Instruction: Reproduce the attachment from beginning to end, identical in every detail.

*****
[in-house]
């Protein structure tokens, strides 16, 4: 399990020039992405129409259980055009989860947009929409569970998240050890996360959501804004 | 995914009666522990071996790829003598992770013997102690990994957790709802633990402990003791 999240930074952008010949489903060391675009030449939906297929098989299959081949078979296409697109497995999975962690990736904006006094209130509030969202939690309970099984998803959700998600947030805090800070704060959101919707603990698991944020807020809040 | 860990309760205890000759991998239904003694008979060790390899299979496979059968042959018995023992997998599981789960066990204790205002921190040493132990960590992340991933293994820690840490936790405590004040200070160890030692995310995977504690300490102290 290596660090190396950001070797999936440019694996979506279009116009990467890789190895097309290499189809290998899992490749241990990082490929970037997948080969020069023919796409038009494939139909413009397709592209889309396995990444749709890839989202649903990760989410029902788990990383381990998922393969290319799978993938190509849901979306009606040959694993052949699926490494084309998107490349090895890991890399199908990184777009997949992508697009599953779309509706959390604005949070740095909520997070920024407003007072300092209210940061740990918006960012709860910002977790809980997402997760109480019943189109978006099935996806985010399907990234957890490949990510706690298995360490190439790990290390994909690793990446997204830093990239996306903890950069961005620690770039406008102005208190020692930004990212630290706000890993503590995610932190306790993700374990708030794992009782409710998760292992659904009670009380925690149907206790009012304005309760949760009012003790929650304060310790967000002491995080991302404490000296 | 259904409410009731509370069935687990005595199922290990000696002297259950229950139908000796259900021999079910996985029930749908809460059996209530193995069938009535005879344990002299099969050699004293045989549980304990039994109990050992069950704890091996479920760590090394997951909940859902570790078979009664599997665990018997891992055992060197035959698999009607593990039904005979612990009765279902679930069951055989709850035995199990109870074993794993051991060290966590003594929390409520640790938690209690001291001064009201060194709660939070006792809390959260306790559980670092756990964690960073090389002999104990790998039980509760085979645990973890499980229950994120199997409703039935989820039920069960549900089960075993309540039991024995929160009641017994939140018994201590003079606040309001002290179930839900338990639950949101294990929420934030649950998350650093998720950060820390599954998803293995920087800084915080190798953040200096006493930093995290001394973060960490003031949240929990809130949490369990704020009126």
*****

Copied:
[in-house]
């Protein structure tokens, strides 16, 4: 399990020039992405129409259980055009989860947009929409569970998240050890996360959501804004 | 995914009666522990071996790829003598992770013997102690990994957790709802633990402990003791 999240930074952008010949489903060391675009030449939906297929098989299959081949078979296409697109497995999975962690990736904006006094209130509030969202939690309970099984998803959700998600947030805090800070704060959101919707603990698991944020807020809040 | 860990309760205890000759991998239904003694008979060790390899299979496979059968042959018995023992997998599981789960066990204790205002921190040493132990960590992340991933293994820690840490936790405590004040200070160890030692995310995977504690300490102290 290596660090190396950001070797999936440019694996979506279009116009990467890789190895097309290499189809290998899992490749241990990082490929970037997948080969020069023919796409038009494939139909413009397709592209889309396995990444749709890839989202649903990760989410029902788990990383381990998922393969290319799978993938190509849901979306009606040959694993052949699926490494084309998107490349090895890991890399199908990184777009997949992508697009599953779309509706959390604005949070740095909520997070920024407003007072300092209210940061740990918006960012709860910002977790809980997402997760109480019943189109978006099935996806985010399907990234957890490949990510706690298995360490190439790990290390994909690793990446997204830093990239996306903890950069961005620690770039406008102005208190020692930004990212630290706000890993503590995610932190306790993700374990708030794992009782409710998760292992659904009670009380925690149907206790009012304005309760949760009012003790929650304060310790967000002491995080991302404490000296 | 259904409410009731509370069935687990005595199922290990000696002297259950229950139908000796259900021999079910996985029930749908809460059996209530193995069938009535005879344990002299099969050699004293045989549980304990039994109990050992069950704890091996479920760590090394997951909940859902570790078979009664599997665990018997891992055992060197035959698999009607593990039904005979612990009765279902679930069951055989709850035995199990109870074993794993051991060290966590003594929390409520640790938690209690001291001064009201060194709660939070006792809390959260306790559980670092756990964690960073090389002999104990790998039980509760085979645990973890499980229950994120199997409703039935989820039920069960549900089960075993309540039991024995929160009641017994939140018994201590003079606040309001002290179930839900338990639950949101294990929420934030649950998350650093998720950060820390599954998803293995920087800084915080190798953040200096006493930093995290001394973060960490003031949240929990809130949490369990704020009126």